Inside System Storage -- by Tony Pearson

Tony Pearson Tony Pearson is a Master Inventor and Senior IT Specialist for the IBM System Storage product line at the IBM Executive Briefing Center in Tucson Arizona, and featured contributor to IBM's developerWorks. In 2011, Tony celebrated his 25th year anniversary with IBM Storage on the same day as the IBM's Centennial. He is author of the Inside System Storage series of books. This blog is for the open exchange of ideas relating to storage and storage networking hardware, software and services. You can also follow him on Twitter @az990tony.
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1 localhost commented Trackback

Geez, Tony. Obviously you are still "Green" (With Envy) over VMware, huh? And that IPO date is rapidly approaching!<div>&nbsp;</div> Readers Note: that "other vendor" who provides "operational improvements" by "virtualizing x86 servers" happily counts IBM as a major reseller of said "server virtualization technology."<div>&nbsp;</div> Go figure.<div>&nbsp;</div> And for the record: apples-to-apples, drive-for-drive, and port-to-port, the DMX easily requires less power to deliver more IOPS and MB/s than the equivalent DS8000. SATA drives are not the secret to using less power than the power-hungry P5-powered storage furnace (but, hey, they are a nice added bonus).<div>&nbsp;</div> And we're talking real, measurable power and cooling advantage, without the need to buy into a "sole-sourced" "mainframe" "dinosaur" just to be able to safely run multiple Linux applications on a server platform.<div>&nbsp;</div> Oh, and "all" "quotation" "marks" "are" "indeed" "intentional" :)

2 localhost commented Trackback

Gosh, I love it when all the bloggers blog about each other's blogs.<div>&nbsp;</div> I have to note that IBM's recent effort to replace lots of servers with a mainframe tickled me. I can't tell you how many large enterprise shops I have been to lately where the same idea is under consideration.<div>&nbsp;</div> Not necessarily to green the server environment, but to get control over storage. In one utility company, the CIO told me she was so sick of the obfuscation of her visibility into and management of EMC storage that she was contemplating deploying an IBM mainframe to serve as a front end for all of her distributed systems storage. Leveraging DFSMS and DFHSM, she could make short work of management and reduce costs enormously.<div>&nbsp;</div> I have also noted that MF are coming back into vogue as companies are encountering problems with performance of large databases, even in "virtualized" server environments. Bigger DBs belong on mainframes.<div>&nbsp;</div> As for the comments on competitive green features of EMC this and that versus IBM this and that, my comment is simple: green IT has nothing to do with hardware, but with data management.<div>&nbsp;</div> Thanks for the friendly links, by the way. I just paid you a kudo on DrunkenData.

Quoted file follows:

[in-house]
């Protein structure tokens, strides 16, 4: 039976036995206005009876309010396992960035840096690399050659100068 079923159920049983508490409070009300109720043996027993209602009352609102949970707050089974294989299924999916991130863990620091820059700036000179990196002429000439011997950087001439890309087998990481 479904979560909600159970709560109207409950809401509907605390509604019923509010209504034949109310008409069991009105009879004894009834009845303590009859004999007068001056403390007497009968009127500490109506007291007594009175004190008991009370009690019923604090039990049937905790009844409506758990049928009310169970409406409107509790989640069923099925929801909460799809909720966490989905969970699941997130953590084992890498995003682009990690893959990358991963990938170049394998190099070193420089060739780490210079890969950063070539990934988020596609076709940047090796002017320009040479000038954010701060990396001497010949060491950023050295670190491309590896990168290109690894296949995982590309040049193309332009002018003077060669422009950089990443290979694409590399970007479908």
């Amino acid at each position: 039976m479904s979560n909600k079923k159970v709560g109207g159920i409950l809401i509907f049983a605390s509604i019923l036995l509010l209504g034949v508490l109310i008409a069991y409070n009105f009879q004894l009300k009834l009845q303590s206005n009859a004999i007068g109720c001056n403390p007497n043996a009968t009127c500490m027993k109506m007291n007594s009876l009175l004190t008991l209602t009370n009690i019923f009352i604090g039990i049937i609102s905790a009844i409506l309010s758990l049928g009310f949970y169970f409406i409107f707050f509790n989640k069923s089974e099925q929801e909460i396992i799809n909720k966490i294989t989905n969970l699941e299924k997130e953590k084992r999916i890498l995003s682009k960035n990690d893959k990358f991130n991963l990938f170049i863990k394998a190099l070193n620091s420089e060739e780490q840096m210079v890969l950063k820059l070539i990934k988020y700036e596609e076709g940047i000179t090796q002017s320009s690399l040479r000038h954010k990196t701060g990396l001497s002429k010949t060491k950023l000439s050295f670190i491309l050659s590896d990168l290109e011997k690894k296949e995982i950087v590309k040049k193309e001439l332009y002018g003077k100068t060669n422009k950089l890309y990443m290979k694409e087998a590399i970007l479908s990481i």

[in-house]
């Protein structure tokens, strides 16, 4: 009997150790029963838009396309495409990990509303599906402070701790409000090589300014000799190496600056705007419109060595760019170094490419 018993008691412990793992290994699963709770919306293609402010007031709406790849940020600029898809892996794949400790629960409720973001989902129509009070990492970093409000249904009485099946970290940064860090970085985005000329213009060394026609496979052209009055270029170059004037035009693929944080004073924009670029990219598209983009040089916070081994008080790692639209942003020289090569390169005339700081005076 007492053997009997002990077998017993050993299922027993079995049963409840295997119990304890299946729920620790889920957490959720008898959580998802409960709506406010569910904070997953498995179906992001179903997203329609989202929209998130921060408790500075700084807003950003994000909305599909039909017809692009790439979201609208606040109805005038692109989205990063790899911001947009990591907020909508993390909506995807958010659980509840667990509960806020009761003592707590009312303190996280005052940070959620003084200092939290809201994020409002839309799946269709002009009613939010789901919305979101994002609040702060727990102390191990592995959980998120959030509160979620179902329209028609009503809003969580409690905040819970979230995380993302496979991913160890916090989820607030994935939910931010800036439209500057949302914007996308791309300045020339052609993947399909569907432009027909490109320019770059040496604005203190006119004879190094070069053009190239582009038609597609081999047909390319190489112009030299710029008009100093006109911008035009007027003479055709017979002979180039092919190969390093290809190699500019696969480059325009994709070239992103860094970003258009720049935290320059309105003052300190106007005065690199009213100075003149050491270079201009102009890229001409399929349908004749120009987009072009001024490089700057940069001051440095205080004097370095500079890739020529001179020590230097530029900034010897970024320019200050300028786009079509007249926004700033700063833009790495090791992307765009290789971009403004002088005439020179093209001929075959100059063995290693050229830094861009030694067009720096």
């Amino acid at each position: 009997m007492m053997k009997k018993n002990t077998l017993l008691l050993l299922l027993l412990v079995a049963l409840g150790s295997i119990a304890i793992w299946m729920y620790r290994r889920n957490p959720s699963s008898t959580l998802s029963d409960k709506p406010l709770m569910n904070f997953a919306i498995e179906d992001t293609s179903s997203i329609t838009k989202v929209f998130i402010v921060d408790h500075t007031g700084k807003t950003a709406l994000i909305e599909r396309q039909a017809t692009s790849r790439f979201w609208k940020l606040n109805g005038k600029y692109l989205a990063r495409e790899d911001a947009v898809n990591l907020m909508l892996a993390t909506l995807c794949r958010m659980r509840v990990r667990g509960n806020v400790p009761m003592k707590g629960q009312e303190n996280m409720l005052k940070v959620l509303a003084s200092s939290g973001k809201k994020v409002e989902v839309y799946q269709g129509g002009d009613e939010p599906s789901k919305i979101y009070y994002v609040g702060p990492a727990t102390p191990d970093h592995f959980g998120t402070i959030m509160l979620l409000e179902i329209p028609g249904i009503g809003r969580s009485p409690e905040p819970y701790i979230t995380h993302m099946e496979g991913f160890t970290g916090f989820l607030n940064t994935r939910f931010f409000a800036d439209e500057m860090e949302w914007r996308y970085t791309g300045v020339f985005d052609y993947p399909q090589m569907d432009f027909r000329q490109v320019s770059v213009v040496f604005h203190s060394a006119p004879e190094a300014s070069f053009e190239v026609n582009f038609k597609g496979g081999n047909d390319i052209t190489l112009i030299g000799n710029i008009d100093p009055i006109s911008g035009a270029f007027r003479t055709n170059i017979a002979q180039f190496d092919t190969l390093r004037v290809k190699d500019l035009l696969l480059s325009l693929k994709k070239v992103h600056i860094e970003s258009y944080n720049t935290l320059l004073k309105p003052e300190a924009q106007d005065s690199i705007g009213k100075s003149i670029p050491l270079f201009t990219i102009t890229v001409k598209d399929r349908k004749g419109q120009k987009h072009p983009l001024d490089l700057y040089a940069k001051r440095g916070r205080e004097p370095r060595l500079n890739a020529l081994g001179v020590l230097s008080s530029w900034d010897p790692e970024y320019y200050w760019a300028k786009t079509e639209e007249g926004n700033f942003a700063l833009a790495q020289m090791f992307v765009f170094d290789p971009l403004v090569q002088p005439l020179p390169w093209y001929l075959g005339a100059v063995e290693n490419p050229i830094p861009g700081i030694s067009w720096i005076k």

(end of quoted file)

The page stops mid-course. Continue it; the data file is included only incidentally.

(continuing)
3 localhost commented Trackback

The choice between big iron or x86 as a virtualization platform is never clear cut- IBM did good with their in house job, but that scale is rarely seen in the real (non-fortune 500) world. <div>&nbsp;</div> There are pros and cons to each side:<div>&nbsp;</div> Mainframes (or even Unix on Power) typically have a large minimum configuration, are more limited in what type of workloads/OSs they can host, but have better reliability than x86. This comes from having decades of experience building virtualization into the machines themselves.<div>&nbsp;</div> x86 virtualization comes with a hypervisor that can cost you up to 40% overhead and is still in the process of gaining acceptance for mission critical loads, however offers features that big iron with its decades of virtualization experience never even thought of- like moving virtual machines from one resource to another without bringing them off line.<div>&nbsp;</div> It comes down to (like so many things in the IT world) a company's individual situation. Figure out the variables, set goals, and decide what's best in your particular situation.

4 localhost commented Trackback

Changed to "rack-optimized" servers to reflect that there are multiple manufacturers of processors (Intel, AMD, IBM), multiple architectures (x86, x64, POWER3, POWER4) and do not want to sound exclusive.

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